Client side date to a PHP script for DB query
I have a web server running in PST. This displays events based on the date on the landing page, all done in PHP scripts.
As a result of this set up, people in other time zones (Europe and Asia mainly) are getting stale information.
So, I would like to modify the PHP query statement to use the client side date. I find that I have to use Java to extract the date from the (client) browser and pass that along to the PHP script to query the underlying DB.
Has anyone done this sort of thing? Can I be given some help on how to accomplish this?
Thank you in advance.
If you want a full php solution I'd have a look at this site:
You can see some code examples here:
Not that your sever will need to communicate with their server and should store the data in a cookie so only 1 request is made per user, not per page view.
Otherwise you're really just stuck with JS.
Remember, that anything that comes from the browser can't be trusted. Including this data in the cookies. The user could always try and change it to put bad data in a DB or anything, so always be sure to check data server-side.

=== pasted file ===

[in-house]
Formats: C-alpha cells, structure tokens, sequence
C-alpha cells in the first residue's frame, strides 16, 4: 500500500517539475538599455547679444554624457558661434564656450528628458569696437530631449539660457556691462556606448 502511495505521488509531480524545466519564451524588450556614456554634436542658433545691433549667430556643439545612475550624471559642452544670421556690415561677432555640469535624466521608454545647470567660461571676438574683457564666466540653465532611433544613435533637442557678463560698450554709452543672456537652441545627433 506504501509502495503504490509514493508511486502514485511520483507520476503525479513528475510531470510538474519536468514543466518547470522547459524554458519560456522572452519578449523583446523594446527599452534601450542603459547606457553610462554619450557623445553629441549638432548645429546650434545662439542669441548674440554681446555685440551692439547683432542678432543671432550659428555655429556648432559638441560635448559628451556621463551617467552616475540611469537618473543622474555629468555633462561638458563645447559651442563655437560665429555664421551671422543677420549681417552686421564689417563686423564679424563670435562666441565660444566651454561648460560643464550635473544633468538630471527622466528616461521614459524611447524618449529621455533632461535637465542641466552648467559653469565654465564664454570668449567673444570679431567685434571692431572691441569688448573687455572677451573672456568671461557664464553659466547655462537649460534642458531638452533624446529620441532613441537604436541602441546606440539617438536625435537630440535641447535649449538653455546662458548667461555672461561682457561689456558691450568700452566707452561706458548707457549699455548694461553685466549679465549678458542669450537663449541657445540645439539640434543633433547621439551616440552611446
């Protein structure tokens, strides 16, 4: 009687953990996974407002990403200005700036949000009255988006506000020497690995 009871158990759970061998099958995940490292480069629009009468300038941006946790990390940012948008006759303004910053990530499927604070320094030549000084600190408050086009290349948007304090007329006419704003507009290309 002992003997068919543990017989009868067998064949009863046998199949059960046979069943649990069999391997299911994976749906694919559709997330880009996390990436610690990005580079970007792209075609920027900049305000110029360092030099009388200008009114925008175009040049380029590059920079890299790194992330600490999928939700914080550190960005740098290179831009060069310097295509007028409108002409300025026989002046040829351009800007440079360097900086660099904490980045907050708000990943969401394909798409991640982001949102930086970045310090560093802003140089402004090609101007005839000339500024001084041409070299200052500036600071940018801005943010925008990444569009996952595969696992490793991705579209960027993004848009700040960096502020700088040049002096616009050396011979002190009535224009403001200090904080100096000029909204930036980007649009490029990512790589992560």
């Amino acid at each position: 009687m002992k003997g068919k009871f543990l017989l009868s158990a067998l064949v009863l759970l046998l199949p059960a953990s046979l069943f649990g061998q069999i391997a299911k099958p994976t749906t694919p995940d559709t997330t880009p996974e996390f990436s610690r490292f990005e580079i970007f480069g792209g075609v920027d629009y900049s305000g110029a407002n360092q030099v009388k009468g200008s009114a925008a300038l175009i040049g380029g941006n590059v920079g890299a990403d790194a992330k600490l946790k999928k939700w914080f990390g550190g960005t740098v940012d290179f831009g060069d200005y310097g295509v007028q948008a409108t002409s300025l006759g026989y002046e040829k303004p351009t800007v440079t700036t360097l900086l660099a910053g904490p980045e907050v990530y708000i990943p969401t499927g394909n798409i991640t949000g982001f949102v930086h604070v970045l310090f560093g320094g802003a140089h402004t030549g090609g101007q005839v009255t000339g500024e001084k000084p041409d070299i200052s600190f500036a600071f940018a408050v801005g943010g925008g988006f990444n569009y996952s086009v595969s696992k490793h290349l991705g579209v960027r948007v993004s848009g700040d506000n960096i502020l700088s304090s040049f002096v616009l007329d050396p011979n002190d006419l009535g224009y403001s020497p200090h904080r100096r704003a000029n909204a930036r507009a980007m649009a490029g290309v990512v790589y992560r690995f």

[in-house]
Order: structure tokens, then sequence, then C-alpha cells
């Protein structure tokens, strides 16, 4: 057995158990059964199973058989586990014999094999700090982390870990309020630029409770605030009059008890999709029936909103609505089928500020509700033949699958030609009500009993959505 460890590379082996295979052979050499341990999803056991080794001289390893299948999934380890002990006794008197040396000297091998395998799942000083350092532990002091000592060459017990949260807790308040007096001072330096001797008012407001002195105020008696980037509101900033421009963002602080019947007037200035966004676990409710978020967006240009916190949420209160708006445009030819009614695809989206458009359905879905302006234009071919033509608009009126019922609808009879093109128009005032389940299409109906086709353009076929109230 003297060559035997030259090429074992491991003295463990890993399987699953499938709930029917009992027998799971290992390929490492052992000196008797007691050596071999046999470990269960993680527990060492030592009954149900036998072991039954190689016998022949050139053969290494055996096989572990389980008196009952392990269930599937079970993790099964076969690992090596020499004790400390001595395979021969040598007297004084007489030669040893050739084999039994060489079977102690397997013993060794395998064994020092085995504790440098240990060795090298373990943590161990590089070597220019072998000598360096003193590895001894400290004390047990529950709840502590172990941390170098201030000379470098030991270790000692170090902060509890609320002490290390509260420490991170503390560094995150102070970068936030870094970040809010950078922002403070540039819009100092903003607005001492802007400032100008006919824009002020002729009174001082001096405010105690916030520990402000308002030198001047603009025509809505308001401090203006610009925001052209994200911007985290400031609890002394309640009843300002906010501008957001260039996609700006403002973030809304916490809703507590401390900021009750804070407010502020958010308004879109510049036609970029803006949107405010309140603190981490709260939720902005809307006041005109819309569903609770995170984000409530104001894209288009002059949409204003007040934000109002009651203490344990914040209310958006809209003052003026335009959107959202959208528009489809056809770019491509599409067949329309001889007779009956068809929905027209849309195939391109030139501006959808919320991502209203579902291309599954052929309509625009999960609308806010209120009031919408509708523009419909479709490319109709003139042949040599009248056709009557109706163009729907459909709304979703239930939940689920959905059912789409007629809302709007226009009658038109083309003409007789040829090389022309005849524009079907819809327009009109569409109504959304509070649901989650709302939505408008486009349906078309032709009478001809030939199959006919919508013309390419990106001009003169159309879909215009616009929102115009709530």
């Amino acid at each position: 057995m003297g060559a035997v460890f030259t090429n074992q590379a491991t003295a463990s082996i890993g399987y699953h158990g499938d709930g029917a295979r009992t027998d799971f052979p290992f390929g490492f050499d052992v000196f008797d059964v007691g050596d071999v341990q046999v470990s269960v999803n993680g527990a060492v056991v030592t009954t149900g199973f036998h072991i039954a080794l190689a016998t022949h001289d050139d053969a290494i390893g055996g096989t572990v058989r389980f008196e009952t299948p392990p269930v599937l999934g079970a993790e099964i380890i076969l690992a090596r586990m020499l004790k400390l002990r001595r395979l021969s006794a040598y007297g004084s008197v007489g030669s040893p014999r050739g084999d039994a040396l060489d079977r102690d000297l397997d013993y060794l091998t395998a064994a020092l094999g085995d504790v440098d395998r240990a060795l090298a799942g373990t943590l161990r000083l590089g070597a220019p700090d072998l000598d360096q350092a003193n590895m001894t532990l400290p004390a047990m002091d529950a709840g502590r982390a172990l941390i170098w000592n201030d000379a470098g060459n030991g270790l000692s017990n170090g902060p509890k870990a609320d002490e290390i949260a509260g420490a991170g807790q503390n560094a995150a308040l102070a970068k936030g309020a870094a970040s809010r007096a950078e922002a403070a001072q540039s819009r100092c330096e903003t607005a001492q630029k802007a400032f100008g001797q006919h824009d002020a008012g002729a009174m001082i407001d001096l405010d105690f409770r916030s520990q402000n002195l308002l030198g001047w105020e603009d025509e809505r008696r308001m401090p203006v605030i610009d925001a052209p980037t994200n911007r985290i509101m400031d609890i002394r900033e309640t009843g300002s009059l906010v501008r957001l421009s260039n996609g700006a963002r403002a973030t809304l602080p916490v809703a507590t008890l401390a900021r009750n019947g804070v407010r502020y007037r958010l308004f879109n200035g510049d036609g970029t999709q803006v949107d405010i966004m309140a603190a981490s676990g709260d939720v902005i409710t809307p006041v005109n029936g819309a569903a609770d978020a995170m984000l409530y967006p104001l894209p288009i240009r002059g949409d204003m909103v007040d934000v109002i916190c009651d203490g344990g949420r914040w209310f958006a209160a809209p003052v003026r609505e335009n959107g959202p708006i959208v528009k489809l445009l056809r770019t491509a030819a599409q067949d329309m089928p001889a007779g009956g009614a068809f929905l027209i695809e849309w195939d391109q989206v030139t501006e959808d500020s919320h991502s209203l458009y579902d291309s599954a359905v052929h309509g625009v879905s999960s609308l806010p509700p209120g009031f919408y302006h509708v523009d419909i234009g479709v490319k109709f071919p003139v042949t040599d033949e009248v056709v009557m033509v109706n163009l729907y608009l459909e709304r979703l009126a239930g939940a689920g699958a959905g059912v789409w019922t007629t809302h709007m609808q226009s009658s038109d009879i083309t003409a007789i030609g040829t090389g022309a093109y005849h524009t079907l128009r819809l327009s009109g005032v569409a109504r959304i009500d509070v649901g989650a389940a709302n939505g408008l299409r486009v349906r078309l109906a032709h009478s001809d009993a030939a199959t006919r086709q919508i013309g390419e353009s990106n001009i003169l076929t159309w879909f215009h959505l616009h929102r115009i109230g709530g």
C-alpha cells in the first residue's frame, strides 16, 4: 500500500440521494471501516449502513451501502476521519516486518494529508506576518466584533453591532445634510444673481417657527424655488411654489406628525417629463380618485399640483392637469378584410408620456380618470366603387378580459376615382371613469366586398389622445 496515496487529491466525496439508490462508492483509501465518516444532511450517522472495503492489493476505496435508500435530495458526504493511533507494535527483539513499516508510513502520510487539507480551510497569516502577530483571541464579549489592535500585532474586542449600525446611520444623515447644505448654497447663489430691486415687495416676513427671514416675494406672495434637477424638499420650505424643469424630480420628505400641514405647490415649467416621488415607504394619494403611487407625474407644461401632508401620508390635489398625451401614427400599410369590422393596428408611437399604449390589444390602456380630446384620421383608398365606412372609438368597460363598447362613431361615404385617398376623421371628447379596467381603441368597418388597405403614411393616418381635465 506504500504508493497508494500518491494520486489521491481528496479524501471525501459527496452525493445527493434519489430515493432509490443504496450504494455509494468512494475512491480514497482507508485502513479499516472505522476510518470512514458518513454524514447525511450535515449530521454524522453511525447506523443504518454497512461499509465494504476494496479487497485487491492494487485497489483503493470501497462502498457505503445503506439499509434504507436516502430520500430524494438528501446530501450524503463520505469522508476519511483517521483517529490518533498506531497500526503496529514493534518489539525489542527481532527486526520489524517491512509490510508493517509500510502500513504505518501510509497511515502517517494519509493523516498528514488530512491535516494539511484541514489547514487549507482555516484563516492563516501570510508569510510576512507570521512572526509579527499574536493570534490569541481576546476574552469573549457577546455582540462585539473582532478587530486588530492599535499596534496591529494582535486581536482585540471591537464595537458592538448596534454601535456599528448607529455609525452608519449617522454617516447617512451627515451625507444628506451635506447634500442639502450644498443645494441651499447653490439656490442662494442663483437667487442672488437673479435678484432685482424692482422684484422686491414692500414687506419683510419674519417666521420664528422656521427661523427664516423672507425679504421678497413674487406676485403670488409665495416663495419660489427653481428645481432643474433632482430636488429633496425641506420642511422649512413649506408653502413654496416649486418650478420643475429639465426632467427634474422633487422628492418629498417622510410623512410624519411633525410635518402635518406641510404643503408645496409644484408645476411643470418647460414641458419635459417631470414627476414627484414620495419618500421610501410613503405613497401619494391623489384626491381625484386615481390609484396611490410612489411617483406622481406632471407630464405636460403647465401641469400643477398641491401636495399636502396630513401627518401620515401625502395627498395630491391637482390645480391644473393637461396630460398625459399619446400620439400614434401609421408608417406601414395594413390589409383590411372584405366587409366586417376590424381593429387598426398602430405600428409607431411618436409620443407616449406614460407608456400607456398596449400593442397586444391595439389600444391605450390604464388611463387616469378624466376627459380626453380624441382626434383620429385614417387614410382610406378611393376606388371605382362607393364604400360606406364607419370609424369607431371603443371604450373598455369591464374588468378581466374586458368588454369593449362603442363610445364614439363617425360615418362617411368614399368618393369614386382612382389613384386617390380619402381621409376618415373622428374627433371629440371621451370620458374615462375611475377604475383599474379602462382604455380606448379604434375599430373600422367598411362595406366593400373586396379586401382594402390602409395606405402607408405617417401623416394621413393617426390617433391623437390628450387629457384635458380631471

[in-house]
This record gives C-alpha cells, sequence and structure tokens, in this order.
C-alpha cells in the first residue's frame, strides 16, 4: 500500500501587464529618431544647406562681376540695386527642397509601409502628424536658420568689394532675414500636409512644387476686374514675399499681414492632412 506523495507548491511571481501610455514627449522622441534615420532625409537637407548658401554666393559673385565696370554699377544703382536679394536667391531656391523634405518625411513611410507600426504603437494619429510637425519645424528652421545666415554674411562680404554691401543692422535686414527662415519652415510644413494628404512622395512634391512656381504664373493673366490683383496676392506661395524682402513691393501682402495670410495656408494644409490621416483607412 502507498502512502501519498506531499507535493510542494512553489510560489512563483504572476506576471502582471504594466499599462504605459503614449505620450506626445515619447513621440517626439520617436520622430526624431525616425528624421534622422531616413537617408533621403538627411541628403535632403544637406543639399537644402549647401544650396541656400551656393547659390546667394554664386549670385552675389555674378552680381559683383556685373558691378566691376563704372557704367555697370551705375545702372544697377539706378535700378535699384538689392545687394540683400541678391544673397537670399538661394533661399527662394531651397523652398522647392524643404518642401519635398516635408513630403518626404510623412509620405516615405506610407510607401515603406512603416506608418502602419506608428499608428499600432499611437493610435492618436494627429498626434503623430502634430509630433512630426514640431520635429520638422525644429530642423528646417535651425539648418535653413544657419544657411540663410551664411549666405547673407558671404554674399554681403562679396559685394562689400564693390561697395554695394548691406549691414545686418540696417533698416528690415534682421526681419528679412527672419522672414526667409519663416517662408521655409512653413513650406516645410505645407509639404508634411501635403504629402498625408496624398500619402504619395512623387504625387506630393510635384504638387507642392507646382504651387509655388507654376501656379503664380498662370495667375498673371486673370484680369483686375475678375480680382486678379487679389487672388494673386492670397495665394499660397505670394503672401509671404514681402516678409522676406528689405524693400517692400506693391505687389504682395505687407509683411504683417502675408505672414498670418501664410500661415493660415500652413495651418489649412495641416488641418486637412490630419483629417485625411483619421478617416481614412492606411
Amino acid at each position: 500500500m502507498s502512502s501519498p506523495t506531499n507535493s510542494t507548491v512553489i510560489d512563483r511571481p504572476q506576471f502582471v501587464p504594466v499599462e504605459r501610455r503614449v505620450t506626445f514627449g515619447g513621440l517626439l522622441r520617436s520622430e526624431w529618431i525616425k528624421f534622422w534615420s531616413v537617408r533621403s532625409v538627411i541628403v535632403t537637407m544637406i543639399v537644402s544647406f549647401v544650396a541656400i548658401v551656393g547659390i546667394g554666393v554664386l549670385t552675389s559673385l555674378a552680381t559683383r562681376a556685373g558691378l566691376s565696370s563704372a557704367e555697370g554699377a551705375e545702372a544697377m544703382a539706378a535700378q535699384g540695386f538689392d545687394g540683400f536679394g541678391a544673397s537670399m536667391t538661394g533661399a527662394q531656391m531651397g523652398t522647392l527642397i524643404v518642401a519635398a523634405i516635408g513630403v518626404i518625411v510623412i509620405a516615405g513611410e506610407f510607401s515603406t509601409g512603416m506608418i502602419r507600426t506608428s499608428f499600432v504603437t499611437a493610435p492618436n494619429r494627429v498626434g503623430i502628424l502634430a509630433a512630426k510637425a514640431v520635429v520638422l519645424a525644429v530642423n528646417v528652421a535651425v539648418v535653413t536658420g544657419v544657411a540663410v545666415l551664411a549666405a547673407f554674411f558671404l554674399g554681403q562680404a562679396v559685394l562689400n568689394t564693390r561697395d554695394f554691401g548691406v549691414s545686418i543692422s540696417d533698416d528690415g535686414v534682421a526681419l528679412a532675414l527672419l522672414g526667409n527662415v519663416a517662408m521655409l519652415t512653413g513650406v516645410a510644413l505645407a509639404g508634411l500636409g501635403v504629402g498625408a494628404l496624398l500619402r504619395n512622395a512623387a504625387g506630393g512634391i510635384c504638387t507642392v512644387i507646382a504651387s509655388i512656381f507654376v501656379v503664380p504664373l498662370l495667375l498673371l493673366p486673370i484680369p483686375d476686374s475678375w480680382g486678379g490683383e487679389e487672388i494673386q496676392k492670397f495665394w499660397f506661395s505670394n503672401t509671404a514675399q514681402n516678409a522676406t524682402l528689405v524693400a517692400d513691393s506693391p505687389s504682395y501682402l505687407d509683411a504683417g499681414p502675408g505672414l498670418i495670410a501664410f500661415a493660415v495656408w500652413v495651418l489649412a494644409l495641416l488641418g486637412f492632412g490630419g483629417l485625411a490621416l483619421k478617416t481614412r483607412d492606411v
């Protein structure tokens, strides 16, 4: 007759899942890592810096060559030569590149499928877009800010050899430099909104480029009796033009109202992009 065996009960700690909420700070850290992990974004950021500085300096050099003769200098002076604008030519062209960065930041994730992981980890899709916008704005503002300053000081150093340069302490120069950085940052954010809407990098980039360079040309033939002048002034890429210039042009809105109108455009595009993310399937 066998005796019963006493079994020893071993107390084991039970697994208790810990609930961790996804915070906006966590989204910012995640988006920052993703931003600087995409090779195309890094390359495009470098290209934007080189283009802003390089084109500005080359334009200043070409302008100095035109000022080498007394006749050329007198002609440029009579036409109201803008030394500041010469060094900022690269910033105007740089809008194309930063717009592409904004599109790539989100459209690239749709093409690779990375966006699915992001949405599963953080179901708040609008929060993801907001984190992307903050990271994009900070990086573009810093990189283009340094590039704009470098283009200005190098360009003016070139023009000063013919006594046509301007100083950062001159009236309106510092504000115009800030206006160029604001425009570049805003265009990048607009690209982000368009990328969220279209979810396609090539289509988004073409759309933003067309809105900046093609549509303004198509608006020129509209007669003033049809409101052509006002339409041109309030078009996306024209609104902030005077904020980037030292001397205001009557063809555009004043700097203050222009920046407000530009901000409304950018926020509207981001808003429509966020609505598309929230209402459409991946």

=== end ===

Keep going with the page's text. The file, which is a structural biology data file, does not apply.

Originally Posted by Gravy
Thank you for the response. This is in the right direction. However, I do not need that complicated a solution. Furthermore, I agree with you on not trusting user input or the readings from the client side, however, this is to display events (birthdays and weddings and death anniversaries) for that given date. So, if incorrect information is displayed, then that would be due to the incorrect settings on the client side computer. I can live with that.
I like the cookie idea, to reduce the constant checking. Any other thoughts? Anyone?
A suggestion from myside is to have the date as it is but determine the location of the user. With the location give the time in their time. What i mean add or sub the time to make the time zone of user.
The only two methods I've used are the IP-to-location approach mentioned above, and simply having the user specify their time zone* (typically only on sites where the user creates an account). You can merge the two together: start by making your best guess based on IP (which can be wrong at times, especially if they're coming through a proxy server), and provide an option for them to change the "guess" to what they actually want displayed (which you can then save in the DB for logged in users, or a long-duration cookie otherwise).
* There are some nifty image-based TZ selectors out there that make it pretty painless on the client-side.
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